Awardee: Tom Yeh, Visiting Assistant Professor of Computer Science
Tom Yeh is currently a Visiting Assistant Professor of Computer Science at Pomona College. He recently came back to academia after working in the industry. He graduated from UCLA with his PhD in computer science and from UC Berkeley with his BS in electrical engineering and computer science.
Title: Visualization of Future Computer Architectures (Machine Learning Accelerators and Quantum Computing)
Goal: To redesign Computer Science courses using advanced CPU designs, such as machine learning accelerators in the open-source tool Logisim Evolution
No stranger to the Hahn Grant, Thomas Yeh has previously utilized the Hahn Grant for Teaching with Technology to create visual Central Processing Unit (CPU) models to augment textbook material used in his CS181OR course. Building off this success, Yeh now plans to develop and model advanced CPU designs from academia and the industry, like machine learning accelerators, to facilitate student visualization of computer architecture concepts within a newly proposed course: Future Computer Architectures. This anticipated Spring 2023 course will focus on teaching introductory quantum computing to 5C undergraduate students. As Yeh notes (presumably of computer science students), “Many students at liberal arts colleges do not have a background in logic design, engineering, or physics.”
Yeh plans to utilize an open-source tool, Logisim Evolution, which he has used in his previous efforts; through its successful implementation in CS181OR, the tool has been shown to be user-friendly. Course content will be pulled from the curriculum used by University of Washington undergraduate and graduate students originating from the work of a Microsoft researcher Yeh is in contact with. Of course, existing visualization tools for quantum circuits can also be leveraged to develop lectures, assignments, and projects, but the crux of the class will rely on student use of Logisim to simulate what would happen in a quantum circuit. It is then that students will be able to make the leap from the classical computing they are more commonly exposed to, to quantum computing–what’s best, they will be able to do so using a familiar tool. The knowledge of basic elements of quantum circuits compiled into a clear learning framework will serve as a steady foundation to thrust into the world of quantum computing.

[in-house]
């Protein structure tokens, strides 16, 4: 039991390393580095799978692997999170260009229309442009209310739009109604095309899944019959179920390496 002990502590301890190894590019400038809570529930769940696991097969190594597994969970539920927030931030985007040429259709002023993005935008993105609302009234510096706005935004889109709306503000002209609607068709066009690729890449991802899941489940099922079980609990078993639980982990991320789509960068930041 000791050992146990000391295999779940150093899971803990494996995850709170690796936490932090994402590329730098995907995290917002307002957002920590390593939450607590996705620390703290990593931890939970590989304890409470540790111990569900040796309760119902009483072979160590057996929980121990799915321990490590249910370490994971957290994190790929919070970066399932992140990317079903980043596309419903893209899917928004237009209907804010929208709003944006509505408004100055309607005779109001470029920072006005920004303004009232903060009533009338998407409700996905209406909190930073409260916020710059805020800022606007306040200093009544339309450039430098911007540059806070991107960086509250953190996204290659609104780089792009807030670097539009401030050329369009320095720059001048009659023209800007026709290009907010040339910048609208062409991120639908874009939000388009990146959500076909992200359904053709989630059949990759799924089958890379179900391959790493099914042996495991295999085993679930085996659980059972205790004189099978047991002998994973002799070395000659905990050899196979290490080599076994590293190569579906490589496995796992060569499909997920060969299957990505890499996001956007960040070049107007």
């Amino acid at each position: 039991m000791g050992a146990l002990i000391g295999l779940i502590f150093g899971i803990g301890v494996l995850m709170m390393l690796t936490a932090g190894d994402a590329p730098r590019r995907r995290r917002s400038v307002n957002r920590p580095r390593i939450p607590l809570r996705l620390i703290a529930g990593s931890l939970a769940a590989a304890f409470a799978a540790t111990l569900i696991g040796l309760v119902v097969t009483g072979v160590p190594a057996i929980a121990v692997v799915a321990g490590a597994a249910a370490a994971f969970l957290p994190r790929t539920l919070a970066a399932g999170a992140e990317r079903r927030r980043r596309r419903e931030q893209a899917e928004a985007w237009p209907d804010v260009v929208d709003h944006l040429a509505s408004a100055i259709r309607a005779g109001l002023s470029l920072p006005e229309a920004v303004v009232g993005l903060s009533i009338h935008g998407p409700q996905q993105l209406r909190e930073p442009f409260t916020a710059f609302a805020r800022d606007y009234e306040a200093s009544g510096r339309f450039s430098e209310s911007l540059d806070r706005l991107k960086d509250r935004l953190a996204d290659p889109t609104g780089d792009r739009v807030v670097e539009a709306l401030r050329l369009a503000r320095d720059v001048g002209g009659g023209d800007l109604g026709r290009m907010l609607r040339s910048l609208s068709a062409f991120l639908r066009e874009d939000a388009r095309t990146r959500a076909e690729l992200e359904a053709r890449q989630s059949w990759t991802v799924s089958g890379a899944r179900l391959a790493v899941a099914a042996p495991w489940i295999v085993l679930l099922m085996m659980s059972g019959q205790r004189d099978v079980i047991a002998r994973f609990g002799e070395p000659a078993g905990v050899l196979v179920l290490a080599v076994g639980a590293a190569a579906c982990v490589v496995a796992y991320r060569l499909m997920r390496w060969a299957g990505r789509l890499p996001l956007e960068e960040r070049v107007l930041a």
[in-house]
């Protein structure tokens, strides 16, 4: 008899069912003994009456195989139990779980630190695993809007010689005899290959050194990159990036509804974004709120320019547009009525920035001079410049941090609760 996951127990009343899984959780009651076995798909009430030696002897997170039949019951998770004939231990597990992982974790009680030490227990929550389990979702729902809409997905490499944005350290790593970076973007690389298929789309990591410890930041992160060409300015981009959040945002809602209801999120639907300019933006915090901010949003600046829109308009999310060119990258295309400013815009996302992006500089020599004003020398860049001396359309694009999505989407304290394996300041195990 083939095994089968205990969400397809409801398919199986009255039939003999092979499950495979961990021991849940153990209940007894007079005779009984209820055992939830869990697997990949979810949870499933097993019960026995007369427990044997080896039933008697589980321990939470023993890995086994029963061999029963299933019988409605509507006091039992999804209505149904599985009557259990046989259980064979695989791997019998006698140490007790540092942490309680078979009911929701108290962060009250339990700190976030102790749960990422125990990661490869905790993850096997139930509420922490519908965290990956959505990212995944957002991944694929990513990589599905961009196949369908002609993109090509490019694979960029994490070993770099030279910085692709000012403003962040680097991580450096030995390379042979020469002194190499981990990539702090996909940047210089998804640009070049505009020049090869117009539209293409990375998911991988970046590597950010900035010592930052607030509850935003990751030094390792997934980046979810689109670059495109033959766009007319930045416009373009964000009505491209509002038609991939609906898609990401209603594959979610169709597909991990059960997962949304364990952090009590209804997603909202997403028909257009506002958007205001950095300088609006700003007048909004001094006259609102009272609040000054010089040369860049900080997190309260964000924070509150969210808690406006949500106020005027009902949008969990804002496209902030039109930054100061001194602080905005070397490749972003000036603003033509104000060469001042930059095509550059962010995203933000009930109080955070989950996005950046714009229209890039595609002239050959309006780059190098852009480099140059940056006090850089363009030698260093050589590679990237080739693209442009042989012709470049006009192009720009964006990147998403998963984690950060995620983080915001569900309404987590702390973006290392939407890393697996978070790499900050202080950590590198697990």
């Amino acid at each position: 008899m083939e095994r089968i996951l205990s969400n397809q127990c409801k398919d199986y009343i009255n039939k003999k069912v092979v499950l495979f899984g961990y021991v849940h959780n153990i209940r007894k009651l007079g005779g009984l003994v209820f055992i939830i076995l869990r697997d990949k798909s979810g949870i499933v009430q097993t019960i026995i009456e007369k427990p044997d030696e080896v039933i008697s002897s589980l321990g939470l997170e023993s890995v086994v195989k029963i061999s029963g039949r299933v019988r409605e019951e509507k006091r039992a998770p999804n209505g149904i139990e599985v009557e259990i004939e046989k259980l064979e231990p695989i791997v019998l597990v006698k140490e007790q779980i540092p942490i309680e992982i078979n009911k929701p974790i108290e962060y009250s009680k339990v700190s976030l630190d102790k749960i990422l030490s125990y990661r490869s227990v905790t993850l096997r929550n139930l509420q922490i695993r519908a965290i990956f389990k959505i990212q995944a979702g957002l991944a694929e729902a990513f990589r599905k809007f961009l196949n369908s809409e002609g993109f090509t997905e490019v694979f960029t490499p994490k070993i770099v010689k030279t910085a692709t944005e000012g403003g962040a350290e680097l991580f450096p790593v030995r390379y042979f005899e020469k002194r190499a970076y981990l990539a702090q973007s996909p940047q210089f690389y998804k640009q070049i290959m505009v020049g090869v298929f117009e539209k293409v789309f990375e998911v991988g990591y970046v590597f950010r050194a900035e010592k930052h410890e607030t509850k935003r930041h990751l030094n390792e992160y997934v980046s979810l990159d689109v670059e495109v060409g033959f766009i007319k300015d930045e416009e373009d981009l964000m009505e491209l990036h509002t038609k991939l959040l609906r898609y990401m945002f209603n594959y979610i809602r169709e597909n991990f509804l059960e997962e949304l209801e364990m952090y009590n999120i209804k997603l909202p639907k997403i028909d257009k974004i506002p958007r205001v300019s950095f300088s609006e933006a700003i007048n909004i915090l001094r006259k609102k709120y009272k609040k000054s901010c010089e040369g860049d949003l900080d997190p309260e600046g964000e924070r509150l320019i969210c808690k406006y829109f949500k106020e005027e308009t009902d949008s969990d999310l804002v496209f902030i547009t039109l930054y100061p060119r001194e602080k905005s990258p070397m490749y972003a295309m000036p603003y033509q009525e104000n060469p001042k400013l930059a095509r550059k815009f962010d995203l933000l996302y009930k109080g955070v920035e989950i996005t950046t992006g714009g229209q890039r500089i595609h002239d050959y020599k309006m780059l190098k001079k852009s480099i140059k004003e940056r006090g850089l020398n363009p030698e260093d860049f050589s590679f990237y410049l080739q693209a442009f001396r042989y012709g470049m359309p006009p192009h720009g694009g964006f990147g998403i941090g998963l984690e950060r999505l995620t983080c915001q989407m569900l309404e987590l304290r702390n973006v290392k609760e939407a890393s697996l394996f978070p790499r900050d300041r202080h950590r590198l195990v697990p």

The main outcomes of this project are to create Logisim models of advanced CPU designs, such as machine learning accelerators, and to teach introductory quantum computing to undergraduate students while incorporating visualization as a key design principle. The project’s success will be evaluated based on the successful completion of these designs and the effectiveness of the visualization tools in enhancing students’ understanding of the concepts.
The project will result in a set of comprehensive and user-friendly Logisim models of advanced CPU designs, which will greatly enhance the learning experience of students in computer architecture courses.